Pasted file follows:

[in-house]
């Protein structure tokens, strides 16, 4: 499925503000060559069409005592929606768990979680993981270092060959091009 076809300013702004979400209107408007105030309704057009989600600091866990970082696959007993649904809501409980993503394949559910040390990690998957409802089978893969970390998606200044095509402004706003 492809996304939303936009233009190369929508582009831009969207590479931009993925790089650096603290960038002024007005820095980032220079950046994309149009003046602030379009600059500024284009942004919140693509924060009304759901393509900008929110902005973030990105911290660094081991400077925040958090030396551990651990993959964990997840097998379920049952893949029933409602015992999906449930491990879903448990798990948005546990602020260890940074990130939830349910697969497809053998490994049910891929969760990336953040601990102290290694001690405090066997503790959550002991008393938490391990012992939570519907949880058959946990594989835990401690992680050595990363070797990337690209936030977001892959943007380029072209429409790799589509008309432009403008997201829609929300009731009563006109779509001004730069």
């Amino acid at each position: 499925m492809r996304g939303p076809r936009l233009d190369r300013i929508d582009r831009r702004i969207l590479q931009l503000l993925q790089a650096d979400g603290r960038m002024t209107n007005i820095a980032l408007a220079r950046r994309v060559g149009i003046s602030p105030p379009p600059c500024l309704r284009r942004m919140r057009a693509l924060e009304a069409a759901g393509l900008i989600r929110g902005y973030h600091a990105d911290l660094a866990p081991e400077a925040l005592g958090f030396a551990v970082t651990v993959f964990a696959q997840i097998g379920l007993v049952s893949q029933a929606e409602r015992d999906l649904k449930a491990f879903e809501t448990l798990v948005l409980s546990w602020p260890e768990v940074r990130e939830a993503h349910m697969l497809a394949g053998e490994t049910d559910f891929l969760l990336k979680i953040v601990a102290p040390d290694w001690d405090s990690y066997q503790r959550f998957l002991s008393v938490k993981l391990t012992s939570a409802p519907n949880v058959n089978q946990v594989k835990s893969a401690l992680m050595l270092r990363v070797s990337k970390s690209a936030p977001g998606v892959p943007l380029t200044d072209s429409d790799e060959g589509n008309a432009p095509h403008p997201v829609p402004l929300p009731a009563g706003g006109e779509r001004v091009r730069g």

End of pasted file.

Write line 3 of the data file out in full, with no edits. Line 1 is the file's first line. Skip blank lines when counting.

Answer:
């Amino acid at each position: 499925m492809r996304g939303p076809r936009l233009d190369r300013i929508d582009r831009r702004i969207l590479q931009l503000l993925q790089a650096d979400g603290r960038m002024t209107n007005i820095a980032l408007a220079r950046r994309v060559g149009i003046s602030p105030p379009p600059c500024l309704r284009r942004m919140r057009a693509l924060e009304a069409a759901g393509l900008i989600r929110g902005y973030h600091a990105d911290l660094a866990p081991e400077a925040l005592g958090f030396a551990v970082t651990v993959f964990a696959q997840i097998g379920l007993v049952s893949q029933a929606e409602r015992d999906l649904k449930a491990f879903e809501t448990l798990v948005l409980s546990w602020p260890e768990v940074r990130e939830a993503h349910m697969l497809a394949g053998e490994t049910d559910f891929l969760l990336k979680i953040v601990a102290p040390d290694w001690d405090s990690y066997q503790r959550f998957l002991s008393v938490k993981l391990t012992s939570a409802p519907n949880v058959n089978q946990v594989k835990s893969a401690l992680m050595l270092r990363v070797s990337k970390s690209a936030p977001g998606v892959p943007l380029t200044d072209s429409d790799e060959g589509n008309a432009p095509h403008p997201v829609p402004l929300p009731a009563g706003g006109e779509r001004v091009r730069g």